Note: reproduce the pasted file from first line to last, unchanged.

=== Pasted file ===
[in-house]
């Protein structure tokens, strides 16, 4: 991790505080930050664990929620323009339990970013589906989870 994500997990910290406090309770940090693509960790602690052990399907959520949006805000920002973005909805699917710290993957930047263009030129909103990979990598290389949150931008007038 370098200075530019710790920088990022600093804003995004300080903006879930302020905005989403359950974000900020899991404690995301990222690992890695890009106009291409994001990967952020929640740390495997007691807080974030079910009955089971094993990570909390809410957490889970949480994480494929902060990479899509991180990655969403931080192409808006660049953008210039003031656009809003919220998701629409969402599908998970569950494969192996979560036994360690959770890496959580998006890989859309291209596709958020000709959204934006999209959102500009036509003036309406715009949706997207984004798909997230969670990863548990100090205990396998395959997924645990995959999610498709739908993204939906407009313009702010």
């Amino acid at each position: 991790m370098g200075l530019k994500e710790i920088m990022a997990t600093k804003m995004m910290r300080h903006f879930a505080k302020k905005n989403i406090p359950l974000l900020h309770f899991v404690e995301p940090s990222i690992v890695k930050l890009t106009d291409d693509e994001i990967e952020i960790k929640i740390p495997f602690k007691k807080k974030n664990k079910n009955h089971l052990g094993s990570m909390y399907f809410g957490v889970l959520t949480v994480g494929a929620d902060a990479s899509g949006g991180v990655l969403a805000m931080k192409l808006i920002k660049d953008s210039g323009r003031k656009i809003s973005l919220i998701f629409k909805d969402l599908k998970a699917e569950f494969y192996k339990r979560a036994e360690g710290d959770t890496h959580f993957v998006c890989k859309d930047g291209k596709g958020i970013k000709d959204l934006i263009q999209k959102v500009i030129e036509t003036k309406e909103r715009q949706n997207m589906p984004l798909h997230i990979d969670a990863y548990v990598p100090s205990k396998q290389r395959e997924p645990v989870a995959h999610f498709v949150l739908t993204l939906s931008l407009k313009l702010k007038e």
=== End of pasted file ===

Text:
[in-house]
């Protein structure tokens, strides 16, 4: 991790505080930050664990929620323009339990970013589906989870 994500997990910290406090309770940090693509960790602690052990399907959520949006805000920002973005909805699917710290993957930047263009030129909103990979990598290389949150931008007038 370098200075530019710790920088990022600093804003995004300080903006879930302020905005989403359950974000900020899991404690995301990222690992890695890009106009291409994001990967952020929640740390495997007691807080974030079910009955089971094993990570909390809410957490889970949480994480494929902060990479899509991180990655969403931080192409808006660049953008210039003031656009809003919220998701629409969402599908998970569950494969192996979560036994360690959770890496959580998006890989859309291209596709958020000709959204934006999209959102500009036509003036309406715009949706997207984004798909997230969670990863548990100090205990396998395959997924645990995959999610498709739908993204939906407009313009702010």
């Amino acid at each position: 991790m370098g200075l530019k994500e710790i920088m990022a997990t600093k804003m995004m910290r300080h903006f879930a505080k302020k905005n989403i406090p359950l974000l900020h309770f899991v404690e995301p940090s990222i690992v890695k930050l890009t106009d291409d693509e994001i990967e952020i960790k929640i740390p495997f602690k007691k807080k974030n664990k079910n009955h089971l052990g094993s990570m909390y399907f809410g957490v889970l959520t949480v994480g494929a929620d902060a990479s899509g949006g991180v990655l969403a805000m931080k192409l808006i920002k660049d953008s210039g323009r003031k656009i809003s973005l919220i998701f629409k909805d969402l599908k998970a699917e569950f494969y192996k339990r979560a036994e360690g710290d959770t890496h959580f993957v998006c890989k859309d930047g291209k596709g958020i970013k000709d959204l934006i263009q999209k959102v500009i030129e036509t003036k309406e909103r715009q949706n997207m589906p984004l798909h997230i990979d969670a990863y548990v990598p100090s205990k396998q290389r395959e997924p645990v989870a995959h999610f498709v949150l739908t993204l939906s931008l407009k313009l702010k007038e």